Amazing hostel packed with folk from all over the world, including a large party of Lithuanian bikers who thanked James for his offer of leftover Chinese food with a couple of hefty slugs of Absolut. James is no drinker, and looked a bit wobbly right away. I thought it a good idea to get him upstairs before he found himself covered in tattoos and on a ferry across the Baltic.

I still don't think it was a great idea of James's to tell one of their girlfriends that they were really " a big bunch of jessies" and that we could "take them all on", based on us travelling by pedal power and them sitting in motorised armchairs all day long.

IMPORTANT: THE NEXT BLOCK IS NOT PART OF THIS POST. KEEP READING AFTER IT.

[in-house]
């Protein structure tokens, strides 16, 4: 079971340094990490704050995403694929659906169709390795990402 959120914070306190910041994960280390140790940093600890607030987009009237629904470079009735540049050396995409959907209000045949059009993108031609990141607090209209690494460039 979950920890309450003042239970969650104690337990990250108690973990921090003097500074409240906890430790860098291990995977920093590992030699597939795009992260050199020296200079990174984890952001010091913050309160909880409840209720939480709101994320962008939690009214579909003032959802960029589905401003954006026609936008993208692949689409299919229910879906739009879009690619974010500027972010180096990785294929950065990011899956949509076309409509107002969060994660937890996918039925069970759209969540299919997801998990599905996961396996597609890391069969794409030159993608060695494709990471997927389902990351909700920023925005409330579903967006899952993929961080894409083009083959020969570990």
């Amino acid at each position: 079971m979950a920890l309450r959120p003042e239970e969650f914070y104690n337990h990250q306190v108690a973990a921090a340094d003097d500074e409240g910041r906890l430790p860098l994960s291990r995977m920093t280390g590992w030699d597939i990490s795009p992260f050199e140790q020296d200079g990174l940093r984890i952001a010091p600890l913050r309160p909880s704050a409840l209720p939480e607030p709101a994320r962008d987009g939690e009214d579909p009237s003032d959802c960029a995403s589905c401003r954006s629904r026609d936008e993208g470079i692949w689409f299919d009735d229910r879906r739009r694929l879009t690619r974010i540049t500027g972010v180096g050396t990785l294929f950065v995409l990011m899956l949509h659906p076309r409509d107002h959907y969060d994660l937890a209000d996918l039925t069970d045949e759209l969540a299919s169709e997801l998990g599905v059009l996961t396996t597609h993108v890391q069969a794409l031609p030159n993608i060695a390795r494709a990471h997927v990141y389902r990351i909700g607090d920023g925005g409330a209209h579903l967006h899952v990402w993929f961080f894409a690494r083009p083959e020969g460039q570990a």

Great manager who offered to dry our stuff in an industrial dryer and took our dorm lock apart after Mike over inserted his card/key. Hi ho. can't believe we're 10 days in and so high up.

Tuesday, 5 August 2008

Day 9: Carlisle to Wanlockhead

James had heard that this one ended with a tricky, long ascent. Oh boy, did it ever. Plain sailing for thirty odd miles out of Carlisle and into Scotland via Gretna, and much photo-mugging from us at the 'Welcome to Scotland' sign. Into Annan and suddenly everyone's Scottish and the scones are half price. Great! One old lady, pointing us in the dirrection of an ancients cafe told us "Ye'll get everything there from a needle tae an anchor!" Sadly, they didn't stock fruit cake of any description.

On into seagull plagued Dumfries and a couple of Subway veggie delites. the 'scene' kids and emos clustered around the shopping centre hugging each other/looking miserable are very like their English cousins.